We are really proud of both of these projects. Special thanks go to our faculty collaborators, Dr. Bailey and Dr. Leahy, for recognizing the value of getting digital skills into the classroom. These students now have high-quality digital projects with their names attached that they can refer to as they enter the job market or apply to graduate school. The digital humanities continue to grow and it is important to train the next generation of scholars in the tools and concepts that will become standards.

For the coming year, we are already planning a series of DH workshops for graduate students in the fall semester, putting together more classroom-based projects, and compiling an online exhibit of graduate History students’ research. There is already much to look forward to, so stay tuned as we continue to grow our DH community here at Villanova.

If you have a project idea or would just like to chat about anything digital humanities-related, please get in touch! digitalhumanities@villanova.edu


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Save the dates: Two upcoming project launches

Aurelius logo with party hatWe’ve got our party hats on! Last semester, we assisted with two undergrad DH courses and we’re excited to show the finished products this spring!

We’ll have more detailed information as the launch parties get closer, but for now, here’s a preview:

On Tuesday, March 11, at 11:30am, Dr. Craig Bailey will unveil his History class’s historical profile of Ardmore. In this class, students looked at the 1920 census and compiled some of their research into a website, which will feature an interactive historical map of Ardmore and profiles of some notable community members.

On Wednesday, April 2, at 4:00pm, Dr. Chad Leahy will show his Spanish class’s digital scholarly edition of a Special Collections manuscript on the history of Peru. In this class, students learned about the process of creating scholarly editions of texts and were able to put that knowledge to use in transcribing and annotating a Spanish-language Peruvian manuscript.

Both of these events will take place in Room 204 in the Library’s second-floor Learning Commons. If you have any questions about either event, please get in touch at digitalhumanities@villanova.edu.


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Mapping a DH Future: Brief notes from the Aurelius launch party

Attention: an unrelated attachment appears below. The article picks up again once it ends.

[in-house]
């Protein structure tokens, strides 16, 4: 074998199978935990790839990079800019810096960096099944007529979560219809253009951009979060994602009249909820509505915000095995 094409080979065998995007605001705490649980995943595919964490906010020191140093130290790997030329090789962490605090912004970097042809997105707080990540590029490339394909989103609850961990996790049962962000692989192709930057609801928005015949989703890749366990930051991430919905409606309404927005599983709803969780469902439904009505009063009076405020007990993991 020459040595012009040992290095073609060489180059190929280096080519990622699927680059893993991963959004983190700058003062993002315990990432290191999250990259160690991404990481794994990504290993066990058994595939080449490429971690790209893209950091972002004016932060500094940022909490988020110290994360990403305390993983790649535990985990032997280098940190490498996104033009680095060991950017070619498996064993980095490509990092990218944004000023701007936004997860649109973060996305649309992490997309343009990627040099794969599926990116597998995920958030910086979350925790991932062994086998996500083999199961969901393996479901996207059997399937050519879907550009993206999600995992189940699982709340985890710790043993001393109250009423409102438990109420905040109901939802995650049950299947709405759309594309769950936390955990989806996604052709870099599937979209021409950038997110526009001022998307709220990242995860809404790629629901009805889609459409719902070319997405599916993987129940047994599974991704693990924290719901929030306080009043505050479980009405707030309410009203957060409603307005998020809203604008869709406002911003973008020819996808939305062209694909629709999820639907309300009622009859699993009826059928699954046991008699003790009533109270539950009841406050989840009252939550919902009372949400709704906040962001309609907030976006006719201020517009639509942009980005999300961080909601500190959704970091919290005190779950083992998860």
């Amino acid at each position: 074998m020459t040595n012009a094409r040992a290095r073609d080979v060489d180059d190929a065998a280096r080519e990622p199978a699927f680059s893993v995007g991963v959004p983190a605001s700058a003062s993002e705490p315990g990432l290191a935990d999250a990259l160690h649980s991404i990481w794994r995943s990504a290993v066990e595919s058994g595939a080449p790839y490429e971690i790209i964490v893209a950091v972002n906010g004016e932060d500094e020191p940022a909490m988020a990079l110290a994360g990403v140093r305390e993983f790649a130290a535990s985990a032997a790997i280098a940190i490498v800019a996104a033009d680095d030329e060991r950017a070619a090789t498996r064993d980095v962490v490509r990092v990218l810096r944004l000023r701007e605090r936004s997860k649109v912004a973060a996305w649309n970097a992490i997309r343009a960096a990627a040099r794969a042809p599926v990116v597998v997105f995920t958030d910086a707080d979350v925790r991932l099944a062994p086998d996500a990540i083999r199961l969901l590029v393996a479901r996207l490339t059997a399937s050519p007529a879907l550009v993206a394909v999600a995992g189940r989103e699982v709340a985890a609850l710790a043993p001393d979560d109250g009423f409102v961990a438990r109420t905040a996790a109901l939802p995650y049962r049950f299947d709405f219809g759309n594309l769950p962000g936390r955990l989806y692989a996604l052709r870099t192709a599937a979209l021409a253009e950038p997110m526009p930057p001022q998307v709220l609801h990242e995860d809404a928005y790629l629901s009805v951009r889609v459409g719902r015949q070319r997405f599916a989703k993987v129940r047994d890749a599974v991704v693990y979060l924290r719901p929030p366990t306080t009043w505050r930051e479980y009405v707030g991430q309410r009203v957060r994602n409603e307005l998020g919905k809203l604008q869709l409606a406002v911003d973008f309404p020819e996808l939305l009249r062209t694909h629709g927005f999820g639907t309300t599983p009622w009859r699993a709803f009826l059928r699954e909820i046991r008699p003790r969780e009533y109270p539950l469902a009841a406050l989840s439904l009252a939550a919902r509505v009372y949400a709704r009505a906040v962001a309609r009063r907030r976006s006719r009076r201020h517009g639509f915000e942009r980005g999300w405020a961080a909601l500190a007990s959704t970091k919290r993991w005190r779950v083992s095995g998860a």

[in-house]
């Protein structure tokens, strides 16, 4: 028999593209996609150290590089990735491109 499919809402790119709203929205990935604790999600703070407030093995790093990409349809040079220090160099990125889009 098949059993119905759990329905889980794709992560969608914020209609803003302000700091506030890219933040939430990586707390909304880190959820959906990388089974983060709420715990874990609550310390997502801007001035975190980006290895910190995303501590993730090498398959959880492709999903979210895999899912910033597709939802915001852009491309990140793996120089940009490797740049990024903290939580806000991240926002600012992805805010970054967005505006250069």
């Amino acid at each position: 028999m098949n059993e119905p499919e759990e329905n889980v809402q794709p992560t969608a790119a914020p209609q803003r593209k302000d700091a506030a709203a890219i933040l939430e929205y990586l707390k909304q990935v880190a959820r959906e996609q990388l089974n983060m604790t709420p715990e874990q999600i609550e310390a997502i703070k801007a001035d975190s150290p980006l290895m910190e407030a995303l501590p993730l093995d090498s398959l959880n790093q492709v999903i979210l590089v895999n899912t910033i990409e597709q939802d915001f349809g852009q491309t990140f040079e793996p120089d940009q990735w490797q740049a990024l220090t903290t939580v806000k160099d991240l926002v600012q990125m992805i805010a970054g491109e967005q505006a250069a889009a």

Last Tuesday, April 30, was the formal launch party for the Aurelius Digital Humanities Initiative. We had a “soft launch” in the fall to let people know Aurelius existed, but Tuesday’s event was a glimpse into two of the projects that we are currently working on. (Both of these projects happen to be mapping projects, but we’re certainly open to other kinds of projects!) I gave a brief introduction about the definitions of DH and the kinds of projects Aurelius can support, then I turned it over to our speakers.

Our first presenter was Dr. Annika Thiem, an assistant professor in the Department of Philosophy. Annika’s project will investigate the role of New York City as a “shadow-protagonist” in Uwe Johnson’s Jahrestage (Anniversaries) tetralogy (published from 1970-1983), in which the main character Gesine Cresspahl navigates her way around the city while relating her own and her family’s memories. The idea for this project is to create a searchable, interactive map of locations, historical layers, and topics. This project is in its earliest stages, so we do not have a projected launch date, but you can see a screencap of the mockup website below.

Anniversaries project screenshot

The second presenter was Dr. Craig Bailey, an associate professor in the Department of History. Last year, Craig taught a junior research seminar that focused on local history and this year we’ll be bringing that course into the digital realm. Students will have the opportunity to explore the history of Ardmore, PA, through census data, maps, and other archival materials and use their findings to compile an interactive map of the region. We’ll be working with Craig to develop the course so that students will get hands-on experience in Falvey Library’s Special Collections and Digital Library. We’ll be running this course in the fall semester, so stay tuned for more details. For now, you can see a screencap of the website mockup below.

Ardmore map project screenshot

David Uspal, Aurelius’s Digital Humanities Technology Developer, then gave a brief overview of some of the technology he’s been developing to support these two projects, including the interactive map and timeline tools.

I was very excited to see such a great turnout and interest for this event. Stay tuned to hear more as these projects progress and please be in touch if you have your own DH project idea you’d like to collaborate on!


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Last Modified: May 7, 2013